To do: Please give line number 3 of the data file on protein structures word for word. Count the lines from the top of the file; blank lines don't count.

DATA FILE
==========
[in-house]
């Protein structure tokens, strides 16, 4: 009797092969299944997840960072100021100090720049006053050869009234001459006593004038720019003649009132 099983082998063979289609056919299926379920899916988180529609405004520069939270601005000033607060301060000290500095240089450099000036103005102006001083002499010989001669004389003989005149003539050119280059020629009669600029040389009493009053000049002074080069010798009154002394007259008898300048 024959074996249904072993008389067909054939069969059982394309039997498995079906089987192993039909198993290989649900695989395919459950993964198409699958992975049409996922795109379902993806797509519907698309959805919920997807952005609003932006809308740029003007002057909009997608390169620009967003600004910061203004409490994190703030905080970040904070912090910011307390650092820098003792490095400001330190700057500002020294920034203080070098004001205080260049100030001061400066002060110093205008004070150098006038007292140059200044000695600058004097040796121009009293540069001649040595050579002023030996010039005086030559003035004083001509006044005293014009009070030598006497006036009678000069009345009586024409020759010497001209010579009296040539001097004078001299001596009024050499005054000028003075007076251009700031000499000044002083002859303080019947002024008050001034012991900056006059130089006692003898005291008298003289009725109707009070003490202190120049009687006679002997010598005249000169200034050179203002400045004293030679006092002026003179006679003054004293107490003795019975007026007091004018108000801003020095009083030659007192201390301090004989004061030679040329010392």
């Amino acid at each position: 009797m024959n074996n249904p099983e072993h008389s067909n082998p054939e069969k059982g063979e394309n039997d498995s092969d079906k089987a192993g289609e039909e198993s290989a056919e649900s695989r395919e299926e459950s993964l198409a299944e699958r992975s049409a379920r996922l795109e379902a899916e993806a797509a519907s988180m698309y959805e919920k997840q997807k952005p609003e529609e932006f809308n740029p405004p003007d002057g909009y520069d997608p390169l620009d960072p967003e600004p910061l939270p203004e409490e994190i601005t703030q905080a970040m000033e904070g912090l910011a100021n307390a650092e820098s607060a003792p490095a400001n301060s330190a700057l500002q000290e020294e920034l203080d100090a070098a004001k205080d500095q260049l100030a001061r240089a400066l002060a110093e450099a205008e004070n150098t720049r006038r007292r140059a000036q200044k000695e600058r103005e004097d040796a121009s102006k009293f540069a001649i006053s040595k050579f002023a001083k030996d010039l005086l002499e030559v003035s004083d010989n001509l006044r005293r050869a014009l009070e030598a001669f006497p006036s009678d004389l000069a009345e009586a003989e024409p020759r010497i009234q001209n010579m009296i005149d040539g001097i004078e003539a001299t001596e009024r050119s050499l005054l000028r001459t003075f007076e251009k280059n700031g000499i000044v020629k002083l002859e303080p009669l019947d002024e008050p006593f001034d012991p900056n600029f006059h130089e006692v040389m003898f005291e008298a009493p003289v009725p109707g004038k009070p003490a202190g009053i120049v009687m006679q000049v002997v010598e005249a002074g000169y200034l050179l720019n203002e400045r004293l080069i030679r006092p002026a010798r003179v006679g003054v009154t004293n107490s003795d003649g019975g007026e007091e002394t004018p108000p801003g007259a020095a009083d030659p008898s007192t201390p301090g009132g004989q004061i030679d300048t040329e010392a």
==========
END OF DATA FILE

């Amino acid at each position: 009797m024959n074996n249904p099983e072993h008389s067909n082998p054939e069969k059982g063979e394309n039997d498995s092969d079906k089987a192993g289609e039909e198993s290989a056919e649900s695989r395919e299926e459950s993964l198409a299944e699958r992975s049409a379920r996922l795109e379902a899916e993806a797509a519907s988180m698309y959805e919920k997840q997807k952005p609003e529609e932006f809308n740029p405004p003007d002057g909009y520069d997608p390169l620009d960072p967003e600004p910061l939270p203004e409490e994190i601005t703030q905080a970040m000033e904070g912090l910011a100021n307390a650092e820098s607060a003792p490095a400001n301060s330190a700057l500002q000290e020294e920034l203080d100090a070098a004001k205080d500095q260049l100030a001061r240089a400066l002060a110093e450099a205008e004070n150098t720049r006038r007292r140059a000036q200044k000695e600058r103005e004097d040796a121009s102006k009293f540069a001649i006053s040595k050579f002023a001083k030996d010039l005086l002499e030559v003035s004083d010989n001509l006044r005293r050869a014009l009070e030598a001669f006497p006036s009678d004389l000069a009345e009586a003989e024409p020759r010497i009234q001209n010579m009296i005149d040539g001097i004078e003539a001299t001596e009024r050119s050499l005054l000028r001459t003075f007076e251009k280059n700031g000499i000044v020629k002083l002859e303080p009669l019947d002024e008050p006593f001034d012991p900056n600029f006059h130089e006692v040389m003898f005291e008298a009493p003289v009725p109707g004038k009070p003490a202190g009053i120049v009687m006679q000049v002997v010598e005249a002074g000169y200034l050179l720019n203002e400045r004293l080069i030679r006092p002026a010798r003179v006679g003054v009154t004293n107490s003795d003649g019975g007026e007091e002394t004018p108000p801003g007259a020095a009083d030659p008898s007192t201390p301090g009132g004989q004061i030679d300048t040329e010392a």